I think the confusion comes from me originally stating that it was impossible to two-foot drive the Model 3, which is technically incorrect. It is possible, as we've both shown. I guess my point was that it isn't unsafe and the brake pedal overrides the accelerator pedal, which demonstrates that the car can always be stopped using the brake pedal, even if the accelerator gets jammed on the floor.


Active Member
Oct 21, 2019
Syracuse, NY
At least 4 points to add.

1、Ms. Zhang's case is not the only one.
She is in fact the one who starts a war against Tesla in public. Almost every fews days there will be one Tesla accident declaring to encounter brake malfunction and SUA. Check regularly the
Chinese Tweet-like platform Weibo will easily prove.
2、Once reported, any possible design defect should be investigated completely, no matter whether it exists or not and how small the possibility is.
3、Even if other brands may suffer more accidents, if they are clearly proved to be drivers' faluts, then the brand is not responsible. However, for Tesla, it's not the case. Obviously, the public are not fully convinced that all these accidents are drivers' faults.
4、One step back, even if Tesla's braking system gets eventually proved to be bug-free, Tesla may also needs to reflect after so many cases, whether its operation logic needs further improvement.
-I'm sorry but but after visiting China, I could tell people in China are bad drivers. Way worst than US drivers. Drivers in China think rules, signs, or lines are just options, no need to follow them. People in the US are dumb also, hitting the accelerator and blaming the brake system. Happens all the time here in the US.
-Brakes do fail on ICE cars also. Doesn't mean there are systematic issues. Plus the physical brakes are not even made by Tesla. Brembo and Bosch have been doing brakes for a long time. They are not amateurs.
-The data recorder and the government already said that the driver's at fault. What other proof would it take?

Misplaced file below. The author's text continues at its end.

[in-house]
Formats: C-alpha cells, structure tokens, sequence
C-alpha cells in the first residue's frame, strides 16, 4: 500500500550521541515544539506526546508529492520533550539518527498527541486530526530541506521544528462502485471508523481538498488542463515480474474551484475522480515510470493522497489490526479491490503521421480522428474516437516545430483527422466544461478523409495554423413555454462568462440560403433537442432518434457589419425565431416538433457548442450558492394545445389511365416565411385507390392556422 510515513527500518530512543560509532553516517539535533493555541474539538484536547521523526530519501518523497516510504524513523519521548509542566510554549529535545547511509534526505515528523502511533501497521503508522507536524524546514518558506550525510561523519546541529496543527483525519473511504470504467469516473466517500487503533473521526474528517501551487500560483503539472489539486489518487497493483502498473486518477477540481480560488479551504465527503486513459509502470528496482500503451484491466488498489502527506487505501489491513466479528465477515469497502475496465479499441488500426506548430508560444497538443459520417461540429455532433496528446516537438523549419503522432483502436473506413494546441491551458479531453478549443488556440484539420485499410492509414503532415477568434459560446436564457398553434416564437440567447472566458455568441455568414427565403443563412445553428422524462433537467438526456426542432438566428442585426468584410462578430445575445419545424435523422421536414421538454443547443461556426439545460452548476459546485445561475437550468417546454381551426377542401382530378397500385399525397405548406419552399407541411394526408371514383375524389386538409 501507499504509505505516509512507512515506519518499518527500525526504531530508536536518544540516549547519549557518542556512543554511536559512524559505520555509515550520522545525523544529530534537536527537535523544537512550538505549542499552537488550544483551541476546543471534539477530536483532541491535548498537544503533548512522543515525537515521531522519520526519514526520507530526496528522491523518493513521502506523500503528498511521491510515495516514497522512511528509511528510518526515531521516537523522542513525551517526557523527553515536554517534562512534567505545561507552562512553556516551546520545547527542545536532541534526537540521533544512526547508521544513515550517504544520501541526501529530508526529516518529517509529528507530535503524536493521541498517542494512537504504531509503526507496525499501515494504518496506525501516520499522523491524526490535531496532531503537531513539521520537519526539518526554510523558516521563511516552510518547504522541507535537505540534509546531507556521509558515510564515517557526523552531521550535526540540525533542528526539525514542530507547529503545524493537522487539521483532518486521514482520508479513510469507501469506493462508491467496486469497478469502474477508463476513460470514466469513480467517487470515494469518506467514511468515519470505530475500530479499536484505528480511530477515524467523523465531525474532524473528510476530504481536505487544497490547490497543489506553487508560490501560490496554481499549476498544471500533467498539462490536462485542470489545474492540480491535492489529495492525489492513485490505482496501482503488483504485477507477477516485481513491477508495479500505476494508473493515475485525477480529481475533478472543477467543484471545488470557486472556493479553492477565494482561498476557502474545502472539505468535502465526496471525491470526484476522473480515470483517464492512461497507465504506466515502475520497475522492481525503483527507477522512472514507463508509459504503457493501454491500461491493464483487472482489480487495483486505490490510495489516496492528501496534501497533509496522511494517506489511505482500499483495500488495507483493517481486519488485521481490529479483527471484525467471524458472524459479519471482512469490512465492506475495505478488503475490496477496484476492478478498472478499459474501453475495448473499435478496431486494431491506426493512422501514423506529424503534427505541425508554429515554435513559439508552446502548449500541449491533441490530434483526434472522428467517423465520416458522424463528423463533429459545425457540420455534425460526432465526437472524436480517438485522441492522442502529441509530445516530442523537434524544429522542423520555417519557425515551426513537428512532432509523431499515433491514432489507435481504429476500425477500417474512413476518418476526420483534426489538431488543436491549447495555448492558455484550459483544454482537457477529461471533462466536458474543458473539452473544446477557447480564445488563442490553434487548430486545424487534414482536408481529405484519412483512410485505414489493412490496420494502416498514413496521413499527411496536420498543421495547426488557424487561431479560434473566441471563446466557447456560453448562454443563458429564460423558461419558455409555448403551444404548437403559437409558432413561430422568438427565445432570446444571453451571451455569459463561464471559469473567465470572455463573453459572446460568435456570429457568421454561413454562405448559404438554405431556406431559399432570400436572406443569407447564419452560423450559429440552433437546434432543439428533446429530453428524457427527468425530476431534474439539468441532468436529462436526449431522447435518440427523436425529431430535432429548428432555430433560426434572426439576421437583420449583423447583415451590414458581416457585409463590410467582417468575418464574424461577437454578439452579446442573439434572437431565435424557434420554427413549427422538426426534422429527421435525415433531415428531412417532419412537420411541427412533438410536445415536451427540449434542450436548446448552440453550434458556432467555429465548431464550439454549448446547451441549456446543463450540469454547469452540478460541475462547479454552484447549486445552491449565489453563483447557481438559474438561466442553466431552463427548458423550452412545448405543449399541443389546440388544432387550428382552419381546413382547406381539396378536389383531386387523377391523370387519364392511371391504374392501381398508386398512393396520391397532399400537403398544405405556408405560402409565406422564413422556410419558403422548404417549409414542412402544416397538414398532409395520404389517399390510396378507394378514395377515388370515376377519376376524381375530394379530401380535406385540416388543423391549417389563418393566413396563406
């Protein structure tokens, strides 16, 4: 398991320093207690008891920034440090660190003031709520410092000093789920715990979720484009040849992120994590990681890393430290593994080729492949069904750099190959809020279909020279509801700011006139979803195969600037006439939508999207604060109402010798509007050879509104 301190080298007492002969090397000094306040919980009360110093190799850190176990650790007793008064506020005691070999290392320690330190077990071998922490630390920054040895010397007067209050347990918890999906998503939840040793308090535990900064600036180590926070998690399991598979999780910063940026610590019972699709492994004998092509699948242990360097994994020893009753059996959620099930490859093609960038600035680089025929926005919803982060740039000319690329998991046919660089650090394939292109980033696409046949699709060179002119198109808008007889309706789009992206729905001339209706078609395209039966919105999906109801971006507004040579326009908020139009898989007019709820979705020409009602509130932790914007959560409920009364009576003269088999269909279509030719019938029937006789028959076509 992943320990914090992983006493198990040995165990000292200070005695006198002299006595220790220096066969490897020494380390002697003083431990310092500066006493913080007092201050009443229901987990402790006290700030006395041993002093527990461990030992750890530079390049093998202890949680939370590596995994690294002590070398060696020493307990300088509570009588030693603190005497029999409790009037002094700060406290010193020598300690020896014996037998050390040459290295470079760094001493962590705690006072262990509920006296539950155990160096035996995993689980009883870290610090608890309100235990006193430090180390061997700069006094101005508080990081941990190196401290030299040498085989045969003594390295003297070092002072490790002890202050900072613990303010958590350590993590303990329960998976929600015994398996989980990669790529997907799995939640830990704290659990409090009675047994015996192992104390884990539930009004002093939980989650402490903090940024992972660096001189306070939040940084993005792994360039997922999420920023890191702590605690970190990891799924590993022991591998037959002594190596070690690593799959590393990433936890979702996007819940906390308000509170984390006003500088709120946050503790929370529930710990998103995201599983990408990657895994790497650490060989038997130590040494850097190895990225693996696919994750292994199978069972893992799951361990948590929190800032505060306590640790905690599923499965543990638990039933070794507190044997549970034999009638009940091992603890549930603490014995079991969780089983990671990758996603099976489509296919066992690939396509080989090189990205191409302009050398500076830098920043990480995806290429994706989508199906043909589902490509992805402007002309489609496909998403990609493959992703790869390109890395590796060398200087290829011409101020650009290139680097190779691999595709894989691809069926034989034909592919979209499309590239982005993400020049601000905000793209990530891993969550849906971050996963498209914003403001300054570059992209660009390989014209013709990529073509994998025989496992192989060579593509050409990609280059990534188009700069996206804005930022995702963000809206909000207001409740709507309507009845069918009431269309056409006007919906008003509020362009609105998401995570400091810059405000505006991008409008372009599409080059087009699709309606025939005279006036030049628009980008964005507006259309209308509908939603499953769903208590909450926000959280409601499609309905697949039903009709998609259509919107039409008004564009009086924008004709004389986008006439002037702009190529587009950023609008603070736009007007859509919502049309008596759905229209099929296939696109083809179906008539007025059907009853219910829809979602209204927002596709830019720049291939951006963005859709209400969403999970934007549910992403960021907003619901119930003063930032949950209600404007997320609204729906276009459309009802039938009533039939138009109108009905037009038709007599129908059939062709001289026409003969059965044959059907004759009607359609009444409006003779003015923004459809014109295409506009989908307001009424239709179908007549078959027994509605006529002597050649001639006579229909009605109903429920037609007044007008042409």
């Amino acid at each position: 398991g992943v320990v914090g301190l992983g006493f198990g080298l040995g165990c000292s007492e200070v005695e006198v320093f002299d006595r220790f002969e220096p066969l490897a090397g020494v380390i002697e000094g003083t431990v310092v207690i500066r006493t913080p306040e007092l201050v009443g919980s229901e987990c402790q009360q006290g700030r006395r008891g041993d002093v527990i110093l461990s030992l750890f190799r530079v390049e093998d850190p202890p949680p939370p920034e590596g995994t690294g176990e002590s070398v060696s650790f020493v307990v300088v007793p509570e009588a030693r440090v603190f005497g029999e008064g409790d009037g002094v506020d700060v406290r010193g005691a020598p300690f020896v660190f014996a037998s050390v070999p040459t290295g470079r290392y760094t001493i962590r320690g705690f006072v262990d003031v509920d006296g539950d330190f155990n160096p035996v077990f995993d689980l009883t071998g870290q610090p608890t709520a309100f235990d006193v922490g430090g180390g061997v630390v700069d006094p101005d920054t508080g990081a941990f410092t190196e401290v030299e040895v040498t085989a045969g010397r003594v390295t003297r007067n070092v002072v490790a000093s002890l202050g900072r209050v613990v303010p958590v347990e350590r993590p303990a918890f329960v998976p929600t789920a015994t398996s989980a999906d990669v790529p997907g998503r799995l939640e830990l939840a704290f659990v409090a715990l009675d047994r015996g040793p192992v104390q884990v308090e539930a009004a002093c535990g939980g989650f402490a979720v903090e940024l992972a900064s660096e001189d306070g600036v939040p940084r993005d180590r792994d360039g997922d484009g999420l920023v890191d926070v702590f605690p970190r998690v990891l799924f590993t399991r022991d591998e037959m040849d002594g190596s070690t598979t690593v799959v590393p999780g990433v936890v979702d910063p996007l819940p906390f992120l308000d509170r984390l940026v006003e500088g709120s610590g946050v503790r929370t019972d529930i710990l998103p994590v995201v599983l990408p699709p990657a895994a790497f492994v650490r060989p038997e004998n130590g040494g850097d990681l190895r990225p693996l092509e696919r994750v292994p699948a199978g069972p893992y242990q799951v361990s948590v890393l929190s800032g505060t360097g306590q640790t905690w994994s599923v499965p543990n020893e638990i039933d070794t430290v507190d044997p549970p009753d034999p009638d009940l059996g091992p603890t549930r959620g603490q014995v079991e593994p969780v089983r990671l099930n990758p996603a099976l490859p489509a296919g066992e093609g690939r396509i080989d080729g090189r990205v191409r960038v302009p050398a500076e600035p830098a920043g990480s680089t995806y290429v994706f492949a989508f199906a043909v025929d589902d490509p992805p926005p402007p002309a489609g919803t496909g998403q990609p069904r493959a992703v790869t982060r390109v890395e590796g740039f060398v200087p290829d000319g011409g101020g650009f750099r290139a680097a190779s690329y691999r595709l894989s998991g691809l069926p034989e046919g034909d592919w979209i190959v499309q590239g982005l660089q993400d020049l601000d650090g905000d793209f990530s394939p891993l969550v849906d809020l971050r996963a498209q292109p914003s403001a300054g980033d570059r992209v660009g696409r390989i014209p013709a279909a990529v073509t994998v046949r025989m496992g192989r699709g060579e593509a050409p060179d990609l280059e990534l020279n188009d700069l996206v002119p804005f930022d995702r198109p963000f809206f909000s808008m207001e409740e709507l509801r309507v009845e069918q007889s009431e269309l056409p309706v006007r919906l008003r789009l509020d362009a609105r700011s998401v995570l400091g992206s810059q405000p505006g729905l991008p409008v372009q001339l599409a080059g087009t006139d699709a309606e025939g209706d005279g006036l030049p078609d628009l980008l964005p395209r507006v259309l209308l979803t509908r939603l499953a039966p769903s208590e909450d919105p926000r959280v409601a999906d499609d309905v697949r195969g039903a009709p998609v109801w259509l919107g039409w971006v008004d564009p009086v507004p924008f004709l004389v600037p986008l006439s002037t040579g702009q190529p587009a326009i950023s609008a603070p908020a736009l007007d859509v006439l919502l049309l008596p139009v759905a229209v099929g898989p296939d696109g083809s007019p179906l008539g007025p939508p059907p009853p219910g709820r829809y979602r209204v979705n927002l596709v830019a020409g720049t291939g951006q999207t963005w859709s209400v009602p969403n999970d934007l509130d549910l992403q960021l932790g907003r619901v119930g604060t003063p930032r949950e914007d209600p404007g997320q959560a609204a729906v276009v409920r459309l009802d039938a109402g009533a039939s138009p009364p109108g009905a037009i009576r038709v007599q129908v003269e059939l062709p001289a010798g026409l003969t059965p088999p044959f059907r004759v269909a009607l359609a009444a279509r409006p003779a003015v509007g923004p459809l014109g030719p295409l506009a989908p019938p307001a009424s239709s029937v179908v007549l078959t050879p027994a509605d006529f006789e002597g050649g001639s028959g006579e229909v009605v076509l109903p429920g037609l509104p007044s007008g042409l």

Active Member
Oct 21, 2019
Syracuse, NY
How do you search for these ODIs? Is there a place on nhtsa.gov where I can search specifically for investigations into Teslas? (Or Toyotas, or...).

I read most of the ODI document that you linked to. More than 50%, but I confess I skimmed a bit.

My very high level summary of that: the reports that they investigated did not show any brake malfunction, if anything they showed drivers accidentally mashing the accelerator when they perhaps meant to mash the brake pedal; and Belt's papers are best ignored.

That does not sound to me like a malfunction of the car.

But I have to wonder: could some people have muscle memory for bringing a car to a stop that consists of "use brake to stop the car, then press harder for full stop", and that causes them to occasionally mess up on cars with aggressive regen: the car mostly comes to a stop via regen, but if the foot is still over the accelerator (while regen is slowing the car), and then without thinking the next step is "mash the pedal to come to full stop" and they do that without moving the foot to the brake pedal? I haven't done this, but I have noticed that now when I'm coming to a red light or stop sign that frequently my foot is hovering over the accelerator, not the brake.

Also, not all hybrids do regen only via brake pedal. On my wife's 2020 Honda Insight there is regen when you take your foot off the accelerator, and paddles behind the steering wheel to let you adjust that regen up/down. And regen will be used when going downhill to attempt to keep at the set adaptive cruise speed, but it won't fade in the brakes to maintain speed.
Sure that's how unintended accelerations happen, people setting on the accelerator thinking it's the brake. That is why I blame bad drivers.

When you are slowing to a stop, your foot should always be over the brake petal, even if you never plan on using the brake petal. Anytime you are no pressing down on the accelerator, your foot should be over the brake petal.


Well-Known Member
Nov 25, 2012
Visalia, CA
....It is possible, as we've both shown. I guess my point was that it isn't unsafe and the brake pedal overrides the accelerator pedal, which demonstrates that the car can always be stopped using the brake pedal, even if the accelerator gets jammed on the floor...
Exactly, good points! Just because it is possible for a driver to jump to the back seat and let the Tesla drive itself that doesn't mean it's safe.

Same with driving with 2 feet and I don't think it's safe either.